Group Forms To Defend Obama Against Attacks

By Marissa Brostoff

Published March 13, 2008, issue of March 21, 2008.
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Ruth Greenspan Bell’s brother kept sending Bell e-mails that suggested Barack Obama was a nefarious foe of the Jewish people, and Bell kept sending ripostes right back. Finally, in late February, she decided she had had enough.

Backup: The Illinois Senator received support this week from Jewish supporters who are hoping to counter defamatory emails circulating within the Jewish community.
Backup: The Illinois Senator received support this week from Jewish supporters who are hoping to counter defamatory emails circulating within the Jewish community.

“Some of the things he’d gotten on the Internet were so stupid, like this claim that Louis Farrakhan had officiated at Barack Obama’s wedding,” said Bell, a Washington-based consultant on international climate policy who is active in the Obama campaign.

Bell drafted a letter in support of her candidate’s stance on Jewish issues, rallied some friends — including two foreign policy advisers of then-president Bill Clinton who now volunteer with Obama’s foreign policy advisory group — and embarked on a sort of e-mail counterinsurgency. By the end of the week, they had collected about 100 signatures.

The letter is now the basis for a Web site, jewsforobama.net, and has been signed by about 450 people, including such high-profile figures as writer Ayelet Waldman, sociologist Todd Gitlin and filmmaker Aviva Kempner. One signatory, former United States Court of Appeals judge and congressman Abner Mikva, once tried to hire a young Barack Obama as a legal clerk; Obama turned him down. Later, the two became friends.

Jewsforobama.net plays both defense and offense. The site approvingly quotes Alon Pinkas, an Israeli politician and diplomat who has called Obama’s voting record on Israel “impeccable.” It also dismisses the Jewish-themed attacks on the senator as “vicious,” “scurrilous” and “inaccurate.”

Likewise, in interviews with the Forward, signatories emphasized both their enthusiasm for Obama and their frustration with anti-Obama sentiment in the Jewish community. A common thread ran through their responses: All had received e-mails claiming that Obama was a closet Muslim, a Farrakhan apologist and an enemy of Israel.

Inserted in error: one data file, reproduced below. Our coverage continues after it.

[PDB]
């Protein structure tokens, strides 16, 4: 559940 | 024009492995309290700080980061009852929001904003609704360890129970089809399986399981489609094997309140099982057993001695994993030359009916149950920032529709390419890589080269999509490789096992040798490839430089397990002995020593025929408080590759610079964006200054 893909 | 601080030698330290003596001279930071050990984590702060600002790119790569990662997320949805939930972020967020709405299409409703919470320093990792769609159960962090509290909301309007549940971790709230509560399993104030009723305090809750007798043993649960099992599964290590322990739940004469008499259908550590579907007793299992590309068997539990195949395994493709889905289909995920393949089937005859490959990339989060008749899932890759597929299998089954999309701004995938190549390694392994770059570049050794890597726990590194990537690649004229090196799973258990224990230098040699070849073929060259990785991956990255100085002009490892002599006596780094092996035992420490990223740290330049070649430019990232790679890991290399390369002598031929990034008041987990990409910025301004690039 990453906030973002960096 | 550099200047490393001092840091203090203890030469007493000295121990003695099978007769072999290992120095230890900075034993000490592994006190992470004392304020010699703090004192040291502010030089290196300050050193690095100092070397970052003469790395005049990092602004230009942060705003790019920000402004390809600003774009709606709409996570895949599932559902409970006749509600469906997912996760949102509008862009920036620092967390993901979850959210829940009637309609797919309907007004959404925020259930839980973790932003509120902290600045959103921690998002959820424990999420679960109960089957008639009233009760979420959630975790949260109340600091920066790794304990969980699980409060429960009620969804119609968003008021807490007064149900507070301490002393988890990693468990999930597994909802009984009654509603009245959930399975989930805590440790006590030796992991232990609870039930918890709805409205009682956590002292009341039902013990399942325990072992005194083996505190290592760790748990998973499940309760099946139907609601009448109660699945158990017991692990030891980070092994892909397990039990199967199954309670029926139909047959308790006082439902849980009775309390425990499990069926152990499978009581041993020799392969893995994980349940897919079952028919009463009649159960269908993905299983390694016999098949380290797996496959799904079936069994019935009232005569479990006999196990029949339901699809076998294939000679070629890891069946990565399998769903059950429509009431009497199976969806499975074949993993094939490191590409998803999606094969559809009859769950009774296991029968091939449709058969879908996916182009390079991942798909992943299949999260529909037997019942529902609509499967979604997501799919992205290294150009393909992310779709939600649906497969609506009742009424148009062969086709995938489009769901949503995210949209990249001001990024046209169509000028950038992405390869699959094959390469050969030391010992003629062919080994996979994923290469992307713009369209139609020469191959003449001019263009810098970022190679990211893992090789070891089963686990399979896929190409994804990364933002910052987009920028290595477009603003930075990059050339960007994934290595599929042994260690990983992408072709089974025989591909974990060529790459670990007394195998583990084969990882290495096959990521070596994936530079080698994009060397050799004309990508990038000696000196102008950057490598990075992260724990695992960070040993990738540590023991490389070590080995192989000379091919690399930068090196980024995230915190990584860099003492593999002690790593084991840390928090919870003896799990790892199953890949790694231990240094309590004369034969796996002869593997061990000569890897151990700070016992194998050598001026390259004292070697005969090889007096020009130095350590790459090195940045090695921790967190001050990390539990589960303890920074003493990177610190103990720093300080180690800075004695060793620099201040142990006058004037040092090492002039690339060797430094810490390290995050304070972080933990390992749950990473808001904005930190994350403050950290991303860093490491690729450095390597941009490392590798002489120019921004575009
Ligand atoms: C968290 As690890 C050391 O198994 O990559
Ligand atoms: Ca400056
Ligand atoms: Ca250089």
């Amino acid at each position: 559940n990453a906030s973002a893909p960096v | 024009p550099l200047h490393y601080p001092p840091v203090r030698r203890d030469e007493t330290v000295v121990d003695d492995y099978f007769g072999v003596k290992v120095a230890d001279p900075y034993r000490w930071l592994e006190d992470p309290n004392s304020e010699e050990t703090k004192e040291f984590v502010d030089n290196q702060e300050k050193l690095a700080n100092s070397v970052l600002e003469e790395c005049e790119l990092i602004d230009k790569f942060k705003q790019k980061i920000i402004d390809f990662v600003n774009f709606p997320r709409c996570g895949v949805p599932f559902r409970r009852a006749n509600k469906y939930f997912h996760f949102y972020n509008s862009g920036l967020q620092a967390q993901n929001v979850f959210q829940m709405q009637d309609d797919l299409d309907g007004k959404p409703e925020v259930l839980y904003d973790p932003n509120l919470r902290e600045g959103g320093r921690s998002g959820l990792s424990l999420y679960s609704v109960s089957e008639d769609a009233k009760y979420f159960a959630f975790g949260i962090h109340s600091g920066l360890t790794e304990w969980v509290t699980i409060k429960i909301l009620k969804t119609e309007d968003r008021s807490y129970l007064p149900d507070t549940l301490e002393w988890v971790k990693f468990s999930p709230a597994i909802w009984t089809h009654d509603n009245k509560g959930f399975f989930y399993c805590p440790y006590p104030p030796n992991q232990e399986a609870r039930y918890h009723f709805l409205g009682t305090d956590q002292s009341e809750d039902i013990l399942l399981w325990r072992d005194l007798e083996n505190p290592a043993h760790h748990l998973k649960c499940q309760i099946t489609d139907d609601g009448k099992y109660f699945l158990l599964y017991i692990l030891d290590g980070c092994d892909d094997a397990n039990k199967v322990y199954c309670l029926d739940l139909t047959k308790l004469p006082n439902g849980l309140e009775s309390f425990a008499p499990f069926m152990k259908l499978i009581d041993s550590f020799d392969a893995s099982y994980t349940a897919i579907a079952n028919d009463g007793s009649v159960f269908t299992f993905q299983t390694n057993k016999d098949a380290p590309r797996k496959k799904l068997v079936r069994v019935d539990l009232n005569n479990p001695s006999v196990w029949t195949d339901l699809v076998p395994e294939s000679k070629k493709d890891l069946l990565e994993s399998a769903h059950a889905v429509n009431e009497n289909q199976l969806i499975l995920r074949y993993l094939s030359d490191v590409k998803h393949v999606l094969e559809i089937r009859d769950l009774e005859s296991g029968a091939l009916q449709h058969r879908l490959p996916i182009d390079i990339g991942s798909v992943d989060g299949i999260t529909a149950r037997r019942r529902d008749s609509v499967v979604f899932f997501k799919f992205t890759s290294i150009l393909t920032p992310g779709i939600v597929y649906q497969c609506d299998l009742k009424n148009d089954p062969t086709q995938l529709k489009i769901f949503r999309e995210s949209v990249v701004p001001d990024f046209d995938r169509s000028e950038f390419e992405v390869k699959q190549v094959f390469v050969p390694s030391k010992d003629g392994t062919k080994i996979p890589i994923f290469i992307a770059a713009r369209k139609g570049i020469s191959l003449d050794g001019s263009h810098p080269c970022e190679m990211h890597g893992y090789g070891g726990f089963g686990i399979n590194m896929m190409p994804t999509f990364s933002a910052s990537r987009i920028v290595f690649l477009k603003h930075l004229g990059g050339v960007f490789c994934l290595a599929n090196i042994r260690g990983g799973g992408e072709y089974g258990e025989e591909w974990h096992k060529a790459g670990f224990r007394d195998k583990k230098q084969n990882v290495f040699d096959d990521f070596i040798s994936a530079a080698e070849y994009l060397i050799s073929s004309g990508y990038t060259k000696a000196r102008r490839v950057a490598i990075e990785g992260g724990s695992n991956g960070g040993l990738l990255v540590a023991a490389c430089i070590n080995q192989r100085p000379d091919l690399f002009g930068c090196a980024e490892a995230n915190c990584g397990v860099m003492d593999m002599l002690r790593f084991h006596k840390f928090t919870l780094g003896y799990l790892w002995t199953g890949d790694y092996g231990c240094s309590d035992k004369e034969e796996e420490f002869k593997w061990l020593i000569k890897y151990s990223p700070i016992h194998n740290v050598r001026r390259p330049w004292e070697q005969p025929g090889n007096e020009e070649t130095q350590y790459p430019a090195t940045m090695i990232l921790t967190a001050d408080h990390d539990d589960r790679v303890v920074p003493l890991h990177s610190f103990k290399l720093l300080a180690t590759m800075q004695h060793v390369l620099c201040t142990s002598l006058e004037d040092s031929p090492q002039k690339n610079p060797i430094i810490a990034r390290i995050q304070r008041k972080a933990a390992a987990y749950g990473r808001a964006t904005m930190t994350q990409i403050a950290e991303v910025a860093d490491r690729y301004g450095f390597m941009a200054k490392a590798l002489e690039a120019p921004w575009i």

Waldman, who has spent much of the past year campaigning for Obama, had particularly harsh words for those involved in what she called “a truly despicable whispering campaign” against the candidate.

“The Jews who believe that he’s a Muslim or not a friend of Israel have clearly forgotten the blood libel,” said Waldman, who is married to novelist Michael Chabon, a vocal Obama supporter (although not a signatory of the letter). “People with our history, knowing what we know about what rumors and lies do, who believe this stuff — it’s a shande [‘disgrace’ in Yiddish].”

Mikva took a more positive tack.

“[Obama] knows that the reason the civil rights movement was successful was that it not only had the support of the black community but of the Jewish community, as well,” Mikva said. “He’s too young to know it through personal experience, but he knows his history.”

One anti-Obama email in wide circulation was penned by Naomi Ragen, a novelist with a large following among Jewish women.

“I have a huge mailing list,” Ragen told the Forward. “While I got e-mails, many of them angry, from people who supported Obama, I didn’t get a single letter that made me seriously question anything I’d written.”






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